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Gina C. v. Berryhill

United States District Court, D. Maine

December 31, 2018

GINA C., Plaintiff
v.
NANCY A. BERRYHILL, Acting Commissioner of Social Security, Defendant

          REPORT AND RECOMMENDED DECISION [1]

          John H. Rich III United States Magistrate Judge.

         This Social Security Disability (“SSD”) appeal raises the question of whether the administrative law judge (“ALJ”) supportably found the plaintiff capable of performing work existing in significant numbers in the national economy. The plaintiff seeks remand on a number of bases, including that the ALJ failed to (i) comply with an Appeals Council remand order, (ii) address an opinion of her longtime treating provider, Penny DeRaps, FNP-C, Ph.D., concerning her ability to perform work-related mental activities, and (iii) enlist the aid of a medical advisor to resolve ambiguities in inferring her onset date of disability, as required by Social Security Ruling 83-20 (“SSR 83-20”). See Plaintiff's Itemized Statement of Errors (“Statement of Errors”) (ECF No. 13) at 5-17.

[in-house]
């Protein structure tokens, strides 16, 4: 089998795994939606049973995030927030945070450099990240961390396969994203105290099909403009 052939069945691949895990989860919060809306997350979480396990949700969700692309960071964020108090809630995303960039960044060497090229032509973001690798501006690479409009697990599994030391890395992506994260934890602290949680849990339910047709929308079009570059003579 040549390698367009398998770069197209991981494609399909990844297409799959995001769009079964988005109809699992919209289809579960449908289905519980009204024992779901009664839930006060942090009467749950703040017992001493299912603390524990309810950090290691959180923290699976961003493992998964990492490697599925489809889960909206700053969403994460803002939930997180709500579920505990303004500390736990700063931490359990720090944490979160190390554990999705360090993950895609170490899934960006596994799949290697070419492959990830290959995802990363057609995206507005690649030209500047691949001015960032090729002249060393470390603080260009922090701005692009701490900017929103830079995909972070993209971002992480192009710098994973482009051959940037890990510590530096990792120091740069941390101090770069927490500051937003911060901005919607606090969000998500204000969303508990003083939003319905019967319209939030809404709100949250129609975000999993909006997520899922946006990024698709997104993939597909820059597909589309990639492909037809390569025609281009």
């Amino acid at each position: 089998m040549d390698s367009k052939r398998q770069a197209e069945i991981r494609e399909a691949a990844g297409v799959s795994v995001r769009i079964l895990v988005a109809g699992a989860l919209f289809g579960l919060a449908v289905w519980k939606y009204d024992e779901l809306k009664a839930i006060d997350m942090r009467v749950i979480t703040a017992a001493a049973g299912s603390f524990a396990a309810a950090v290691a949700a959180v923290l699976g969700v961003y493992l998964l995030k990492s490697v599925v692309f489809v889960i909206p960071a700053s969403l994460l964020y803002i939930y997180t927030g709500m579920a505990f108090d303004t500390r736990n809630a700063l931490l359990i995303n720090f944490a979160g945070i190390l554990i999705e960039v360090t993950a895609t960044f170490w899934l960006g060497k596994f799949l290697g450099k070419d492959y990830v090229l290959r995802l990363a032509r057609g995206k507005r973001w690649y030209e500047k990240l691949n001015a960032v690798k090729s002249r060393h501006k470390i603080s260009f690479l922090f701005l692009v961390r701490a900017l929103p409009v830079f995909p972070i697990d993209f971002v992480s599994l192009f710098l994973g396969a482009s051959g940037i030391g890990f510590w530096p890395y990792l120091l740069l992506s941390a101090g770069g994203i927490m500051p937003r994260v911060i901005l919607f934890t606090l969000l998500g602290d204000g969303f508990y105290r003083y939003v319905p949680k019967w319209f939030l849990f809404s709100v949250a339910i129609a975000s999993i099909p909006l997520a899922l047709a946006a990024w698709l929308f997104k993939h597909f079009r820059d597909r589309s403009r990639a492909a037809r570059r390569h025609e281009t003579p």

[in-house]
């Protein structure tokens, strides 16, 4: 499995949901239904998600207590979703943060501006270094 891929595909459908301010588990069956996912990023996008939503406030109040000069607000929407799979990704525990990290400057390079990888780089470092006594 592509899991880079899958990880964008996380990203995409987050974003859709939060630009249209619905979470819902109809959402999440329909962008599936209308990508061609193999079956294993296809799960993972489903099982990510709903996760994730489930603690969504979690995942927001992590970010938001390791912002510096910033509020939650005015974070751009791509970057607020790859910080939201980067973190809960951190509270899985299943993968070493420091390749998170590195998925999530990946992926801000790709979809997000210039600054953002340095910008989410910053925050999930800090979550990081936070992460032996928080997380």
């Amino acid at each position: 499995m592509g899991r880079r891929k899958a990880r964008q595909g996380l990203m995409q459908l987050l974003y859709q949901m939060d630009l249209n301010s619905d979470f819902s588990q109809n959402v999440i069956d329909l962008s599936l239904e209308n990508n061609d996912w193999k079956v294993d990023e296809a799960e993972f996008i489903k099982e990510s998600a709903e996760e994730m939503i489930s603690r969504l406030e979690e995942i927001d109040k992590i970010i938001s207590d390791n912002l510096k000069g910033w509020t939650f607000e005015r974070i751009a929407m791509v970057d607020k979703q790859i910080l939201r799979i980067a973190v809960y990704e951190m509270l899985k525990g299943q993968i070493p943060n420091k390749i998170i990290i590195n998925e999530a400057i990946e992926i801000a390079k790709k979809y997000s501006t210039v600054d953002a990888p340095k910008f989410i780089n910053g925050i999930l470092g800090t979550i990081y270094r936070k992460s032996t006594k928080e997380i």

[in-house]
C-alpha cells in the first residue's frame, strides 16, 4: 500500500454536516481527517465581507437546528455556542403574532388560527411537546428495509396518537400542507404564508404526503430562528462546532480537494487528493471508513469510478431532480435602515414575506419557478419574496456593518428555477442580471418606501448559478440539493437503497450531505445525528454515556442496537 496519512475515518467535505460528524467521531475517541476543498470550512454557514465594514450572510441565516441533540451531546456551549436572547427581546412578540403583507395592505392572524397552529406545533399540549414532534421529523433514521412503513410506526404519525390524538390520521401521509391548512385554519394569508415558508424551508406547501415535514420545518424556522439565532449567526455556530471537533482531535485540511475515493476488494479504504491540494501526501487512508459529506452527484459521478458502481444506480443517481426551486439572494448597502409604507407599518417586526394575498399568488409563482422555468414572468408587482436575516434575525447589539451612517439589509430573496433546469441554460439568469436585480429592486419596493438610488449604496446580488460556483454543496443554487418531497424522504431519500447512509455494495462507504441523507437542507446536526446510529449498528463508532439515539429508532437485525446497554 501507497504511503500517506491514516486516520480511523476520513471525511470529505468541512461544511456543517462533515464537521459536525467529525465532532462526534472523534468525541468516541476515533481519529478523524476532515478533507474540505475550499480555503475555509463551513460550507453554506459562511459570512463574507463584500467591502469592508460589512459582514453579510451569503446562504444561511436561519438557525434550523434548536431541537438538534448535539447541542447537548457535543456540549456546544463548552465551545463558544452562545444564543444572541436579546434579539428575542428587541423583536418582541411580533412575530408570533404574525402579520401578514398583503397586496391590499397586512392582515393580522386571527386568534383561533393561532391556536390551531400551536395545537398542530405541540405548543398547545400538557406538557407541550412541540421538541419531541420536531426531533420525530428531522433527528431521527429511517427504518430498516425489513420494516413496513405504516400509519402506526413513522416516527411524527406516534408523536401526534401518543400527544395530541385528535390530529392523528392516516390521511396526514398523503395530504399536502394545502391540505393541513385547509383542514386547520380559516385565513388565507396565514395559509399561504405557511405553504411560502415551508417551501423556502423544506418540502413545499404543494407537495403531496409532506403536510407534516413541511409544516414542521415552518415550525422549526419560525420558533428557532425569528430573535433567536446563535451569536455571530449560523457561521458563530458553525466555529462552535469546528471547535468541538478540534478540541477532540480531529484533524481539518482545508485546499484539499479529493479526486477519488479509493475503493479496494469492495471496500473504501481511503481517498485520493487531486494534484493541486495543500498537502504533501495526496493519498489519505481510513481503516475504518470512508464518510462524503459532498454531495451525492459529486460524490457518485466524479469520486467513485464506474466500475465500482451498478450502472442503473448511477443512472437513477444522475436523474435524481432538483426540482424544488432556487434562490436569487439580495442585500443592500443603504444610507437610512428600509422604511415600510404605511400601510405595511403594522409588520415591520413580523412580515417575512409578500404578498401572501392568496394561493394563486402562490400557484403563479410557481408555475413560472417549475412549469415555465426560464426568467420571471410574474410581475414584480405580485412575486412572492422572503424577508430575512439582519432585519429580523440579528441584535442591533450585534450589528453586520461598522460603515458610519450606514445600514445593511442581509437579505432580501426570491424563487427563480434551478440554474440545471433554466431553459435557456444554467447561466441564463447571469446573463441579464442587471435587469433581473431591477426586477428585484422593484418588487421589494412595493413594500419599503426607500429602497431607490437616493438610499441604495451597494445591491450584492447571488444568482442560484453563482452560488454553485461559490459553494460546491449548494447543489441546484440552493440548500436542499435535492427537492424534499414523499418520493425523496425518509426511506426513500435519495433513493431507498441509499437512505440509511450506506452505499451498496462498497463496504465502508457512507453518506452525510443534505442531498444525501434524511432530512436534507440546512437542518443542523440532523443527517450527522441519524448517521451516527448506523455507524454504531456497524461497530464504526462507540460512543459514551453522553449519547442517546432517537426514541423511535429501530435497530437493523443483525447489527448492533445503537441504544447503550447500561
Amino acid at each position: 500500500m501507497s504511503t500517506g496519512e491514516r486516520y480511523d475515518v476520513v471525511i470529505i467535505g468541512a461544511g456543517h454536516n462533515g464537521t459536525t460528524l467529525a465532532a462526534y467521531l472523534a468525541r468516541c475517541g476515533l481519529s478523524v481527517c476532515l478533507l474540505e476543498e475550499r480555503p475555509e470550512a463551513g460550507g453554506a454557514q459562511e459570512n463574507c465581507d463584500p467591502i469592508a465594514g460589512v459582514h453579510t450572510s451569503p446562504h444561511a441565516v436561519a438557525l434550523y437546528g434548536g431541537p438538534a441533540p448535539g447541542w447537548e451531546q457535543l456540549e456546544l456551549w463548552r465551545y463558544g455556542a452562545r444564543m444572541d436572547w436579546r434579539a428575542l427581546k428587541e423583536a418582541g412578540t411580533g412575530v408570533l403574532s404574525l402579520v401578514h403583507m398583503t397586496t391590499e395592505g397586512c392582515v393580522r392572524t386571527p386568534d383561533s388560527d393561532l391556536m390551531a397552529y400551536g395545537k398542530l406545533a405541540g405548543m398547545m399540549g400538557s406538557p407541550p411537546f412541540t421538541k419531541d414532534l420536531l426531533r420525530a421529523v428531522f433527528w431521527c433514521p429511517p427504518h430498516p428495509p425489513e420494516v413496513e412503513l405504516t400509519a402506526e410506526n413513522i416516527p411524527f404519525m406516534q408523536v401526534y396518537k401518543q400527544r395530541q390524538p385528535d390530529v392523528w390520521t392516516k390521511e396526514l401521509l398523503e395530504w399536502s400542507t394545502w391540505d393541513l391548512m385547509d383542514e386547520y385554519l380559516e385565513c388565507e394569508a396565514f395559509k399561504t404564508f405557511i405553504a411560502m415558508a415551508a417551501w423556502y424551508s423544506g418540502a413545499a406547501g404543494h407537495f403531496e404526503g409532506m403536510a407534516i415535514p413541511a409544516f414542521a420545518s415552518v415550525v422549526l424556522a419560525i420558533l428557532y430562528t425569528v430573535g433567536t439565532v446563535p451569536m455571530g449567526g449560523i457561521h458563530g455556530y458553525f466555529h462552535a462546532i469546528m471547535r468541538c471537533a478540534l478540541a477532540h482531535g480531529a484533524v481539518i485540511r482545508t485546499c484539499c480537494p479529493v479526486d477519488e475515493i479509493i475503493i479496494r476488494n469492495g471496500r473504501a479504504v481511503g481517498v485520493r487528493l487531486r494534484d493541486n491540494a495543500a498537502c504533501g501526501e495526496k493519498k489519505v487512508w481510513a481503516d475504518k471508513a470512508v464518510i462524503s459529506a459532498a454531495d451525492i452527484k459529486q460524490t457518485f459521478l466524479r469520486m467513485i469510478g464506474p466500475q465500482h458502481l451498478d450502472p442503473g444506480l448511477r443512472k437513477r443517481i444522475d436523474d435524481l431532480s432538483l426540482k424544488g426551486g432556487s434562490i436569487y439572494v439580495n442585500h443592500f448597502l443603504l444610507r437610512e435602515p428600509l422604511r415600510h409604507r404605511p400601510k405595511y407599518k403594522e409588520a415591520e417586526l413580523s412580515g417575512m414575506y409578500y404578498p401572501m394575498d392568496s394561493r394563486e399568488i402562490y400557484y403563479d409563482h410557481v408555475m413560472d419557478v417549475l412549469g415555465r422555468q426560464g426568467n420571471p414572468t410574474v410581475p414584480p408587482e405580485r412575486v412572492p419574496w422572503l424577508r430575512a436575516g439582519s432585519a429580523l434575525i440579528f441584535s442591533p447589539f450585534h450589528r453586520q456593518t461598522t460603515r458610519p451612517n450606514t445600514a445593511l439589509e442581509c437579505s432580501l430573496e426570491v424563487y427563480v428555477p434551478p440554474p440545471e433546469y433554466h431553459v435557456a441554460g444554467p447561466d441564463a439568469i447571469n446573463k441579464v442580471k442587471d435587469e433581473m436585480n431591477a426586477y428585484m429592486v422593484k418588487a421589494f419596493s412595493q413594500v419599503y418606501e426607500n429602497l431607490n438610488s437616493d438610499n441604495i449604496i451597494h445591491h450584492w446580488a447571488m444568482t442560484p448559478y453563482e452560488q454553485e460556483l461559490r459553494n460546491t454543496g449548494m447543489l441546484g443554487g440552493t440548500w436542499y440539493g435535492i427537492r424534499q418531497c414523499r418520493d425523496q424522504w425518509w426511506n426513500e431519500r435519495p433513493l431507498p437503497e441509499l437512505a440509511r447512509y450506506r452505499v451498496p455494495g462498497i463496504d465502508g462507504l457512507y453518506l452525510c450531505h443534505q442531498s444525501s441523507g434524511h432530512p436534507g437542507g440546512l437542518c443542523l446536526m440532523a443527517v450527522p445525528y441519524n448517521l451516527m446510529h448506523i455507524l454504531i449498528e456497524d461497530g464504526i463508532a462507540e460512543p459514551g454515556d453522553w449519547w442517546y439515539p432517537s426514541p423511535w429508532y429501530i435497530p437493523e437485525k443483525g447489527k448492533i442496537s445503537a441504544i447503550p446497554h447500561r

The commissioner concedes that the ALJ erred in failing to address the DeRaps opinion, but argues that the error was harmless. See Defendant's Opposition to Plaintiff's Statement of Errors (“Opposition”) (ECF No. 17) at 15-17. I disagree, concluding that the error, which also transgressed a directive by the Appeals Council and called into question the ALJ's compliance with SSR 83-20, was not harmless. Accordingly, I recommend that the court vacate the commissioner's decision and remand this case for further proceedings. I need not and do not reach the plaintiff's remaining points of error.